Carcase Dovetails

I can think of only a few 18th c furniture forms where carcass dovetails can be seen at all. As I recall, none can be seen from the front.

Dovetails have become for modern woodworkers what Alfred Hitchcock called a “MacGuffin” . They are meaningless to the execution of the piece and have distracted woodworkers from the real effort of cabinetmakers past and present.

The carcass dovetails above are not perfect or even beautiful. They are what I can produce quickly. There are some gaps. Get a long last look because soon they will be covered by a molding forever.

What I’d like to say about dovetails is this: Learn how to saw. In my opinion, sawing is the gatekeeper for dovetailing and a whole range of other joinery. Beyond that, be happy with your dovetails and turn your attention to more important things. There’s a lot more to making furniture or executing traditional joinery than dovetails.

– Adam Cherubini

13 thoughts on “Carcase Dovetails

  1. Ron Potts

    Chris
    Check out Rob Cosman’s site robcosman.com – He is a Canadian who is also the Lie-Nielsen dealer in Canada. I have watched him cut both through and half blind dovetails and he cut, glued, and joined them without a test fit. Beustiful work!
    He tours Woodcraft stores in the winter and puts on week long courses in Calgary Alberta in the summer. He has some great videos avaiable from Lie-Nielsen. I am enrolled in "train the hand" next summer and look forward to unplugging more often.
    Ron

  2. Dining Room Furniture

    I have a lot to learn from you guys, actually I am trying to renew all my furniture at home and I was thinking to have it custom made. I hear that I can easily find creative woodworkers. Is that true?

  3. Chris C.

    Adam,

    Love the blog and am learning a great deal
    about all-hand furniture making. I am
    not ready to drop all of my power tools yet, but
    I am really enjoying adding a number of
    unplugged tools to my arsenal. It sure is
    quieter!

    Now for my contrarian thought. I don’t
    fundamentally disagree with some folks being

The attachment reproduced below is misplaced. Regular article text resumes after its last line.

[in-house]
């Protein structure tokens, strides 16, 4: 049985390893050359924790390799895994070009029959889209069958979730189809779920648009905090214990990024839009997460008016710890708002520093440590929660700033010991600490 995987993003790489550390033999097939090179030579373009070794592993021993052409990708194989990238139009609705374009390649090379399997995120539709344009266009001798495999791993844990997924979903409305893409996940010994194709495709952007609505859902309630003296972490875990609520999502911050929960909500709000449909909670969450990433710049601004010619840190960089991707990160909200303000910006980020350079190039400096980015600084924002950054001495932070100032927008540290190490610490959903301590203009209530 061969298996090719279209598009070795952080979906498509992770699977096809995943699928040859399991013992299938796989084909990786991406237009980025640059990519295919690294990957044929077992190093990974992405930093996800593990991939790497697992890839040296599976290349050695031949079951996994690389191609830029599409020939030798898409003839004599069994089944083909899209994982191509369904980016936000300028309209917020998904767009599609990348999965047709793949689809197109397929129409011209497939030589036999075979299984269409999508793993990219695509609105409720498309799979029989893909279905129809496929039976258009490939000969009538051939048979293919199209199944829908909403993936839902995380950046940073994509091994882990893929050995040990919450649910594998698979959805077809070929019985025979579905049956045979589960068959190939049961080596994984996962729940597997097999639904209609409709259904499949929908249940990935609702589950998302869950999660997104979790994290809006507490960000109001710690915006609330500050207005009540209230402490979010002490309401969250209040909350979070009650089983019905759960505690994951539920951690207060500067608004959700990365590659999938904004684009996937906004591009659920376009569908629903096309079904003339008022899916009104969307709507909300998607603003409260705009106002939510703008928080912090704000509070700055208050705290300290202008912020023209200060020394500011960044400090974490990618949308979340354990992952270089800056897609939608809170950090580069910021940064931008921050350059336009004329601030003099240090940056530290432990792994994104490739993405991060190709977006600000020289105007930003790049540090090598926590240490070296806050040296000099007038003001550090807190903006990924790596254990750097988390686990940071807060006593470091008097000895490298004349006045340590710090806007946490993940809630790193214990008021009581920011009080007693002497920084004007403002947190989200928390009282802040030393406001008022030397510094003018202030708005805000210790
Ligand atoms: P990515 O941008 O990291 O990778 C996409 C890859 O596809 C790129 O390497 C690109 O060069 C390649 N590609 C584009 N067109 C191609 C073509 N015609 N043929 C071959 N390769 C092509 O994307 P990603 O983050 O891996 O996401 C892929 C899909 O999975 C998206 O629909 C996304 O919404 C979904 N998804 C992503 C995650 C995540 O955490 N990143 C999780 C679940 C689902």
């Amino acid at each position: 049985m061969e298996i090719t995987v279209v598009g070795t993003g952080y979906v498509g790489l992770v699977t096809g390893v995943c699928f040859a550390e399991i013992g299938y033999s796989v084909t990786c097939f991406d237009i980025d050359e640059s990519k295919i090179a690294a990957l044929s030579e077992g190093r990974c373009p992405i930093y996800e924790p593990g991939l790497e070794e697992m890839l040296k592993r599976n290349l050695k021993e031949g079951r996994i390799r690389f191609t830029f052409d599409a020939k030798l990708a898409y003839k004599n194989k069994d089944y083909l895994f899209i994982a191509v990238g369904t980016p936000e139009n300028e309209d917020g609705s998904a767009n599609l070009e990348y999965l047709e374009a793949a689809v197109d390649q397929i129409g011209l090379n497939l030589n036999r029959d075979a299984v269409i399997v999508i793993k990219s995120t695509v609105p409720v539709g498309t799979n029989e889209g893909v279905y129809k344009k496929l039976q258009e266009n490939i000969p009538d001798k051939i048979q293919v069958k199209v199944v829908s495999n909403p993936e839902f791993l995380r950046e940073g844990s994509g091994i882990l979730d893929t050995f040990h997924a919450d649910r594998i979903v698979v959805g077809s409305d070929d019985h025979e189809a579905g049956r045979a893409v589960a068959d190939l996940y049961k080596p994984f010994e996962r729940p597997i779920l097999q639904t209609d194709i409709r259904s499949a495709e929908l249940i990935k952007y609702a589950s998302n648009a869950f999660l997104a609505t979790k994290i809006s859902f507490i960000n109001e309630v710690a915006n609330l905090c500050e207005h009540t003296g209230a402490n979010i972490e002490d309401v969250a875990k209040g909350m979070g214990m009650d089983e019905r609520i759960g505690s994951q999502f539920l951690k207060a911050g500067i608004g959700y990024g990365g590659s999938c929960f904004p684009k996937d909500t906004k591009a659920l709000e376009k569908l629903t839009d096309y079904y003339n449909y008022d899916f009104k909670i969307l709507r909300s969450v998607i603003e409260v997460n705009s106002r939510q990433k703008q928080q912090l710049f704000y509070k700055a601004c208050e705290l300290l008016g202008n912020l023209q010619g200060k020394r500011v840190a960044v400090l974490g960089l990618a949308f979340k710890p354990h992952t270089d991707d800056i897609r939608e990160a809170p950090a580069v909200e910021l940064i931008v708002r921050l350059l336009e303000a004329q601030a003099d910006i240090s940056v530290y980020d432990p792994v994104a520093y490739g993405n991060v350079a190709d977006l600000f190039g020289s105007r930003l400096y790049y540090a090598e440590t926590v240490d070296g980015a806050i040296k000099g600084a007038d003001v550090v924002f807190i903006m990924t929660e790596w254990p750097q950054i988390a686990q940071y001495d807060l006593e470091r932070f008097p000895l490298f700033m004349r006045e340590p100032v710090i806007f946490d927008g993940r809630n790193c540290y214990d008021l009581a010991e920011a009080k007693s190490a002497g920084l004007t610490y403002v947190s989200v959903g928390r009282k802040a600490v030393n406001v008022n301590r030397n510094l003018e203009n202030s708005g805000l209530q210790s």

overly obsessed with the particulars of
    furniture joinery. And dovetails are one
    of the most common obsessions.

    However, a peek at some historical pieces
    indicate that at least some of these
    woodworkers were particular and perhaps
    obsessed with their joinery and their
    dovetails. There are plenty of examples
    of period pieces with airtight joinery. I
    have no reason the believe these craftsman
    were not able to execute these joints
    quickly. There are a number of modern
    woodworkers who can produce airtight dovetails
    very quickly using only handtools. In fact, I recently read that
    one of them makes so many dovetails that
    he does not even need to test fit them before
    glue up! A picture of the completed dovetail
    shows no gaps and a very elegant looking joint. I wish I can remeber who it was. Maybe
    Christian Becksvoort, but I am not sure. ??

    Chris

  4. Tom Sneed

    Adam – how will the upper and lower portions be attached? If mechanical fasteners, will that pull them together to eliminate gaps or will some slight planing be necessary for the same?
    THANKS! Tom/Raleigh, NC

  5. dave

    I was talking about full blinds — which you never hear anyone talking about doing nowadays. When you spend a day dovetailing a drawer, who wants to hide it? 😉 Personally, I wouldn’t mind doing some full blind dovetails if they were quick and strong.

    Dave

  6. Adam

    Neil,

    I don’t have any pictures of that cupboard at present. If you send me an email, I’ll send you some photos next time we do a shoot.

    Adam

  7. Adam

    Dave,

    Are you asking about half blinds or full blinds? Either way, through joinery is always easiest. Through mortises too.

    Adam

  8. dave brown

    Modern woodworkers don’t mention blind dovetails very often but they’re a natural step in the evolution of through dovetails hidden by molding.

    In your opinion, which would be quicker: through dovetails hidden by molding or blind dovetails?

  9. Nap

    Hi Adam,
    Any chance I could see a better picture of the cabinet next to your bench? Caught my eye looks like something I’ve been meaning to build.

    Thanks,
    Neil

  10. Jerome Bias

    Adam, what is your procedure for prepping boards for edge glue ups. I know that edge joint both boards at the same time and that you don’t put a whole lot of time into flattening them. When i tried squaring the edge of two boards at one time, I found that unless I dressed both faces pretty nicely, when I put them in the vice the top edges of the boards didn’t stay right next to each other. They kind of bowed out.
    In the end I liked the joint that I got, but I felt that I had spent too much time dressing my boards, before I glued them up.

    Thanks,

    Jerome
    Mebane, NC

  11. Elo

    Your lower case is progressing beautifully!

    Sawing is truly a central "nerve" in woodworking isn’t ? You can’t saw straight, you can’t do much.

    In a way, it’s interesting that you mention the overemphasis on the dovetails, how tight and nice they look. A modern perspective for sure. the story is elsewhere and you will continue to tell it that way for us. Thank you for this fresh angle on hand work.

    On another note, incredible edge work on the panel. How do you succeed so well at it? Which plane did you use? it must be a pain to get that kind of result against the grain.

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